"You don't come to college expecting to be here one year," Poythress said. "You come to college, you just try to do the best you can. If you have the opportunity, then you can leave."
It's best for fans to anticipate all of UK's players with NBA pedigrees will still at least ponder the possibilities once the sting of a season-ending defeat wears off, but even Calipari is talking like a coach who expects some of his youngsters back for another season.
"What we're gonna have is unbelievable competition," Calipari said. "We may have three teams, so 15 guys that can play. And let's go. It's what we need, kind of like my first year when we had all those players. We're gonna be a little young, but with guys coming back we're still going to have some veteran guys."
Even with all the talk of next year, there was still plenty of reflection on what went wrong with the season that just ended. It was a group that came in with unfair expectations after last year's national championship, starting the season ranked No. 3 despite returning just one major contributor from a year ago.
But for all the praise that poured in from media and fans even before the first practice, it was the fact that the Cats at least partially bought into their own hype that did the real damage. After watching their predecessors steamroll their way to a title, the Cats couldn't help but think they would repeat the performance.
"Last year's team was just so good," said an introspective Poythress. "They made it look so easy and in reality it's not. There's so much hard work you gotta put in."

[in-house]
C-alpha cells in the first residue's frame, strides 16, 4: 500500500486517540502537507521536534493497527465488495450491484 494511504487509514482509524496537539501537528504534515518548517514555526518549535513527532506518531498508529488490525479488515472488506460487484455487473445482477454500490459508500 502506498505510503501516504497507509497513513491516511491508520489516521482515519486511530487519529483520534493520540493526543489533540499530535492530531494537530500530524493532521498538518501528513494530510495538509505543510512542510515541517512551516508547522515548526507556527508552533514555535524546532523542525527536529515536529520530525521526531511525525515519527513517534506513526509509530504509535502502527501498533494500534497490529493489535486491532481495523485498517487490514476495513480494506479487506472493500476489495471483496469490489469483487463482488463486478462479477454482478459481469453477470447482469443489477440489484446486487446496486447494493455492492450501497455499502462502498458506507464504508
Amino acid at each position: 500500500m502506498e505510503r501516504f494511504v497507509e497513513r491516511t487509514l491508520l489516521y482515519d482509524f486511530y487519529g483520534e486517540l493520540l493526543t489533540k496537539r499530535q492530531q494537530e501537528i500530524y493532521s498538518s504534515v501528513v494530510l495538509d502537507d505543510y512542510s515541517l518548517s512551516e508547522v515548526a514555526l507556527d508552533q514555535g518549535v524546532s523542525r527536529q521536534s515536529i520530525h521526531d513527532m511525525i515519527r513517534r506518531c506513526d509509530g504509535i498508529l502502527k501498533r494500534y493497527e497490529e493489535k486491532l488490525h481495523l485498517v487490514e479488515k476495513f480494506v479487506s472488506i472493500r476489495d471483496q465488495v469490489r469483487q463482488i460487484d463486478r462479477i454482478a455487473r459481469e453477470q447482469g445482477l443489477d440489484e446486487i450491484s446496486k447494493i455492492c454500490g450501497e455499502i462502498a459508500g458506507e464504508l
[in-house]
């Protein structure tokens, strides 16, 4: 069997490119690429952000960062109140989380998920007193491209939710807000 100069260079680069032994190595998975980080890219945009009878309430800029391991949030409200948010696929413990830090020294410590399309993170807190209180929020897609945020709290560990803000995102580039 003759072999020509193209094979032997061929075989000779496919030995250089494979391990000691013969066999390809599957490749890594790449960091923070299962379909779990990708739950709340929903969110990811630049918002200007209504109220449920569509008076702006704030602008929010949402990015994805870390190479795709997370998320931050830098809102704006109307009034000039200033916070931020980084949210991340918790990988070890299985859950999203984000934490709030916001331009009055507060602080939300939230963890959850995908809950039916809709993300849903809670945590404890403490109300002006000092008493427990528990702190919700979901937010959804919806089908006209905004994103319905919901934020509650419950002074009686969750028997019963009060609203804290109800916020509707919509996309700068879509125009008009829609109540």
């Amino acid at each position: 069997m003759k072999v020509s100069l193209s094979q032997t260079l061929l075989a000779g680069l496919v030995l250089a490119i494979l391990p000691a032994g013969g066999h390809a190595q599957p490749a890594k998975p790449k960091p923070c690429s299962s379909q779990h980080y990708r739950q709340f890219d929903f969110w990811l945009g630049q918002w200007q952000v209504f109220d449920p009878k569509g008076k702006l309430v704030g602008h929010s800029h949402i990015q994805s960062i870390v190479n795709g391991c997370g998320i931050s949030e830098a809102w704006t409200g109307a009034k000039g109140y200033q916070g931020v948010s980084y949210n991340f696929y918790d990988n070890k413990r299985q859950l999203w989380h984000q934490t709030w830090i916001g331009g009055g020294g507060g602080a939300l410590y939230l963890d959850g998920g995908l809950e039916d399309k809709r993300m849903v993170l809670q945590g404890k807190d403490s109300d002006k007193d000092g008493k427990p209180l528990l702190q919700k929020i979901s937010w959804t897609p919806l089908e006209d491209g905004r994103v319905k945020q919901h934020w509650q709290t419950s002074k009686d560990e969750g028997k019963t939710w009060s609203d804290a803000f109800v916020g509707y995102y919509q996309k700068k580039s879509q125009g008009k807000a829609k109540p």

The 2012 Cats were driven from day one, but they didn't take their hard work to a national-championship level until after they had to navigate their way through a court-rushing mob following a loss at Indiana. It was that game that caused UK to zero in on its goals and morph into a tournament juggernaut.
The 2013 Cats found themselves in a similar situation after losing at Robert Morris. Hundreds of fans streamed onto the floor celebrating the biggest win in school history as UK's players stared with hands on heads.
The timing and circumstances, of course, were very different.
One was a December regular-season loss; the other was a season-ender. This year's Wildcats couldn't become a great team in the span of one season like in 2012, but they still might have a chance to do it on their own schedule.
"It should be driving us for a long time," Poythress said. "It's just going to stay in my mind, stay in the back of my head. It's going to be hard to get out, especially when you end your season like this."
"They not only didn't handle it, they completely botched it. They made it an easy choice for the committee. And it's a shame because the tournament is always better when Kentucky is involved."
That's the assessment of Sporting News college basketball writer Mike DeCourcy of how Kentucky popped its own bubble last Friday night against Vanderbilt. He said it was not asking that much for the Wildcats to handle the Southeastern Conference's 10th-seeded team and if they couldn't do it, they have nothing to complain about (John Calipari said as much himself on Monday).
So what went wrong? DeCourcy says Kentucky came up short of what it needed to get from the point-guard position.
"John thought he could work with him (Ryan Harrow) but I don't think it worked," DeCourcy said on "The Leach Report" radio show Monday. "They didn't get the kind of play out of the point guard position that they needed. And it's not about being Derrick Rose. Sometimes, it's just about being Anthony Epps - being a good, solid leader, defender, don't make mistakes, make sure everybody is in the right place, doing the right things. But you have to somewhere on the positive side of the ledger and I don't think Ryan was on the positive side at the most crucial times. I think that was the biggest problem with this team. Obviously, the (Nerlens) Noel injury was an issue (too)."